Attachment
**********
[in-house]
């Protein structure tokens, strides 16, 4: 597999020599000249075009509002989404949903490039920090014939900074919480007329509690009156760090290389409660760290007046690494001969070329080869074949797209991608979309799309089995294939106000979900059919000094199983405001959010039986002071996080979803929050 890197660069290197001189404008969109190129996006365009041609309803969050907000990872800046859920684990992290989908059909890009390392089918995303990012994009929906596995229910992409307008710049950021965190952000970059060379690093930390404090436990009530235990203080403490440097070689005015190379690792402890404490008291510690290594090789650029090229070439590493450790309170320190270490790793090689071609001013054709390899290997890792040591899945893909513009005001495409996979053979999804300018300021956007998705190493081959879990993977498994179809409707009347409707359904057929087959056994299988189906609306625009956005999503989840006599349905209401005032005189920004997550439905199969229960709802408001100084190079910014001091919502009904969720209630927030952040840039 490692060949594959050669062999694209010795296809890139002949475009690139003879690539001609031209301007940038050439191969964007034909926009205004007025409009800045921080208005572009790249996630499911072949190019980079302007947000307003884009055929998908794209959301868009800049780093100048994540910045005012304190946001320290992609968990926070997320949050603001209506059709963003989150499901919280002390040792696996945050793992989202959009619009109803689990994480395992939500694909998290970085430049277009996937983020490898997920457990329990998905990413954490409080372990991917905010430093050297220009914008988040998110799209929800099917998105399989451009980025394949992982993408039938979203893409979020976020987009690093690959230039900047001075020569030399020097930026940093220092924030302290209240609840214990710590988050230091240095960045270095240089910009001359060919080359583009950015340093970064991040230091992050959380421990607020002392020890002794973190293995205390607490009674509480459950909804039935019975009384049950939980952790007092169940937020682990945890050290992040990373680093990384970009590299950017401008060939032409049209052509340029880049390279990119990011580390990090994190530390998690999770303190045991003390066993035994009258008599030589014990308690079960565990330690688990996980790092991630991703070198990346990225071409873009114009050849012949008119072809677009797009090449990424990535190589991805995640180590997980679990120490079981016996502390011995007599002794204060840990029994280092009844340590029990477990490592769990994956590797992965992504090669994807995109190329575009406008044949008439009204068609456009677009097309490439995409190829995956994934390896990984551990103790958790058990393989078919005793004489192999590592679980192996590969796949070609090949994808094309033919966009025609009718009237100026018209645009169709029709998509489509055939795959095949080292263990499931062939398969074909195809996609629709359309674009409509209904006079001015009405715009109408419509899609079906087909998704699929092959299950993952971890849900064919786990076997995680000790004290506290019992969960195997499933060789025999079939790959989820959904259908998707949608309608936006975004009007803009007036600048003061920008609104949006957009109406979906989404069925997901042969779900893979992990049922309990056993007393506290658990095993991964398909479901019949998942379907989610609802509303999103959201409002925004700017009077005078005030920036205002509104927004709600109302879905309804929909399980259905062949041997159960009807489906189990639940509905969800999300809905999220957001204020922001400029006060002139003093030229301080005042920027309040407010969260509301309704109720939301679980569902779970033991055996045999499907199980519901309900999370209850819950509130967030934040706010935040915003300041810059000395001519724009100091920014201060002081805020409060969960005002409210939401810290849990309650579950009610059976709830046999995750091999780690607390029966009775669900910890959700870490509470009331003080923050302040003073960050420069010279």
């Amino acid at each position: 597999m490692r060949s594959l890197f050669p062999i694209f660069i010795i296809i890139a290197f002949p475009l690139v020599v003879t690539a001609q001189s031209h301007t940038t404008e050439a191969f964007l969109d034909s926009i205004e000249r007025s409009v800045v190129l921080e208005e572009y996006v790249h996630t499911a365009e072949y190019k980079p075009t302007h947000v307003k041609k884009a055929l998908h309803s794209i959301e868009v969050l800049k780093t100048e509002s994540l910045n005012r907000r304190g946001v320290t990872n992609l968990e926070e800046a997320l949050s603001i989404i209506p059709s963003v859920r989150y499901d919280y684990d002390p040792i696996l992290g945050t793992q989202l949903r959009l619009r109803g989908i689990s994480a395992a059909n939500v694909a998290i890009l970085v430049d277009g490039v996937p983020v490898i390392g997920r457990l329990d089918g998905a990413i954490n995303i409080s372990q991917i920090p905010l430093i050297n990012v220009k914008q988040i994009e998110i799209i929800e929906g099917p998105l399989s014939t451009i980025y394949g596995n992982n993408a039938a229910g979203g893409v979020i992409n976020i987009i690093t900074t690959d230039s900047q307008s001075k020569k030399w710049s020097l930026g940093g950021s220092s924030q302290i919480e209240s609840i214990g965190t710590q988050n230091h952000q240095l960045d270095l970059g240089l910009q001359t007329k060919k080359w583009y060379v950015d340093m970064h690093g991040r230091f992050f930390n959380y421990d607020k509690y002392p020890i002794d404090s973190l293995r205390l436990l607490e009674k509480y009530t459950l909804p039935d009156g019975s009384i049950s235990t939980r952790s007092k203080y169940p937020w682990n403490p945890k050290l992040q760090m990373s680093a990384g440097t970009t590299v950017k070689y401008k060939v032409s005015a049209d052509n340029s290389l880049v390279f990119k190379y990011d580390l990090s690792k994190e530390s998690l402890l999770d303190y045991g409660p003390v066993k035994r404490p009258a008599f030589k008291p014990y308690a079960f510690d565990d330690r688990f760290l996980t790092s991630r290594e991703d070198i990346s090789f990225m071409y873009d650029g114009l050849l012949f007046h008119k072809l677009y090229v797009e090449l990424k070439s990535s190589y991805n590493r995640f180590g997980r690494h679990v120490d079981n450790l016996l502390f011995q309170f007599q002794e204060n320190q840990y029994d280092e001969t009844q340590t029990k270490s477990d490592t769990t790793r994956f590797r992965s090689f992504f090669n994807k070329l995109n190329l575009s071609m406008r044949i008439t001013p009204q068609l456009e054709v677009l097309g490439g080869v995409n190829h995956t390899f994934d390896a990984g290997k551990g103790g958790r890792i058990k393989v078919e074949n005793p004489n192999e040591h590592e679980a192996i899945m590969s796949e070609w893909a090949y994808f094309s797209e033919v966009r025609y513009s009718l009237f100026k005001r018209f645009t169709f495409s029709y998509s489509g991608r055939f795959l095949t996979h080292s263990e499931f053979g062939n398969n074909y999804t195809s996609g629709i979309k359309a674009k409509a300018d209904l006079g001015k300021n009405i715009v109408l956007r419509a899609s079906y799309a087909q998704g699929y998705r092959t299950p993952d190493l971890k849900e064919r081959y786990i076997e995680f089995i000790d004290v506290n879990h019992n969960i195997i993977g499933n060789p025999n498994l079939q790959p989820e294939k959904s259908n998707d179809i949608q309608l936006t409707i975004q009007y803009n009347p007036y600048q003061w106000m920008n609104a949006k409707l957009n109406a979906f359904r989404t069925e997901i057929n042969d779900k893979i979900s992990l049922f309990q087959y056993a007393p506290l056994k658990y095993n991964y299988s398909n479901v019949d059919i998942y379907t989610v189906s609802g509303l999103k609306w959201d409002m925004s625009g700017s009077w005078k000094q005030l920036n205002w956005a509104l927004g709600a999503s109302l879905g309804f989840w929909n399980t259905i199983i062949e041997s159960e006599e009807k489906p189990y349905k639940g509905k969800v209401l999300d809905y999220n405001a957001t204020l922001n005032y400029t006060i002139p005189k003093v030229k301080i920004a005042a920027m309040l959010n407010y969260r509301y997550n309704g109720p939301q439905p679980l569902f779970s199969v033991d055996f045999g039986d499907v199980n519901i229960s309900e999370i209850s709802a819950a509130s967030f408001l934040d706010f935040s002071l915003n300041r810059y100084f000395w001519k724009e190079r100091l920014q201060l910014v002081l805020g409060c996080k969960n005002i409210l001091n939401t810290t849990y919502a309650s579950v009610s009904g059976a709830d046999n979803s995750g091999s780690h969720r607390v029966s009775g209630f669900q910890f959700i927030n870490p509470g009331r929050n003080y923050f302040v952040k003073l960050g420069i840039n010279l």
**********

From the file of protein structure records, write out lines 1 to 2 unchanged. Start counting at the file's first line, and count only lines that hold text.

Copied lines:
[in-house]
């Protein structure tokens, strides 16, 4: 597999020599000249075009509002989404949903490039920090014939900074919480007329509690009156760090290389409660760290007046690494001969070329080869074949797209991608979309799309089995294939106000979900059919000094199983405001959010039986002071996080979803929050 890197660069290197001189404008969109190129996006365009041609309803969050907000990872800046859920684990992290989908059909890009390392089918995303990012994009929906596995229910992409307008710049950021965190952000970059060379690093930390404090436990009530235990203080403490440097070689005015190379690792402890404490008291510690290594090789650029090229070439590493450790309170320190270490790793090689071609001013054709390899290997890792040591899945893909513009005001495409996979053979999804300018300021956007998705190493081959879990993977498994179809409707009347409707359904057929087959056994299988189906609306625009956005999503989840006599349905209401005032005189920004997550439905199969229960709802408001100084190079910014001091919502009904969720209630927030952040840039 490692060949594959050669062999694209010795296809890139002949475009690139003879690539001609031209301007940038050439191969964007034909926009205004007025409009800045921080208005572009790249996630499911072949190019980079302007947000307003884009055929998908794209959301868009800049780093100048994540910045005012304190946001320290992609968990926070997320949050603001209506059709963003989150499901919280002390040792696996945050793992989202959009619009109803689990994480395992939500694909998290970085430049277009996937983020490898997920457990329990998905990413954490409080372990991917905010430093050297220009914008988040998110799209929800099917998105399989451009980025394949992982993408039938979203893409979020976020987009690093690959230039900047001075020569030399020097930026940093220092924030302290209240609840214990710590988050230091240095960045270095240089910009001359060919080359583009950015340093970064991040230091992050959380421990607020002392020890002794973190293995205390607490009674509480459950909804039935019975009384049950939980952790007092169940937020682990945890050290992040990373680093990384970009590299950017401008060939032409049209052509340029880049390279990119990011580390990090994190530390998690999770303190045991003390066993035994009258008599030589014990308690079960565990330690688990996980790092991630991703070198990346990225071409873009114009050849012949008119072809677009797009090449990424990535190589991805995640180590997980679990120490079981016996502390011995007599002794204060840990029994280092009844340590029990477990490592769990994956590797992965992504090669994807995109190329575009406008044949008439009204068609456009677009097309490439995409190829995956994934390896990984551990103790958790058990393989078919005793004489192999590592679980192996590969796949070609090949994808094309033919966009025609009718009237100026018209645009169709029709998509489509055939795959095949080292263990499931062939398969074909195809996609629709359309674009409509209904006079001015009405715009109408419509899609079906087909998704699929092959299950993952971890849900064919786990076997995680000790004290506290019992969960195997499933060789025999079939790959989820959904259908998707949608309608936006975004009007803009007036600048003061920008609104949006957009109406979906989404069925997901042969779900893979992990049922309990056993007393506290658990095993991964398909479901019949998942379907989610609802509303999103959201409002925004700017009077005078005030920036205002509104927004709600109302879905309804929909399980259905062949041997159960009807489906189990639940509905969800999300809905999220957001204020922001400029006060002139003093030229301080005042920027309040407010969260509301309704109720939301679980569902779970033991055996045999499907199980519901309900999370209850819950509130967030934040706010935040915003300041810059000395001519724009100091920014201060002081805020409060969960005002409210939401810290849990309650579950009610059976709830046999995750091999780690607390029966009775669900910890959700870490509470009331003080923050302040003073960050420069010279």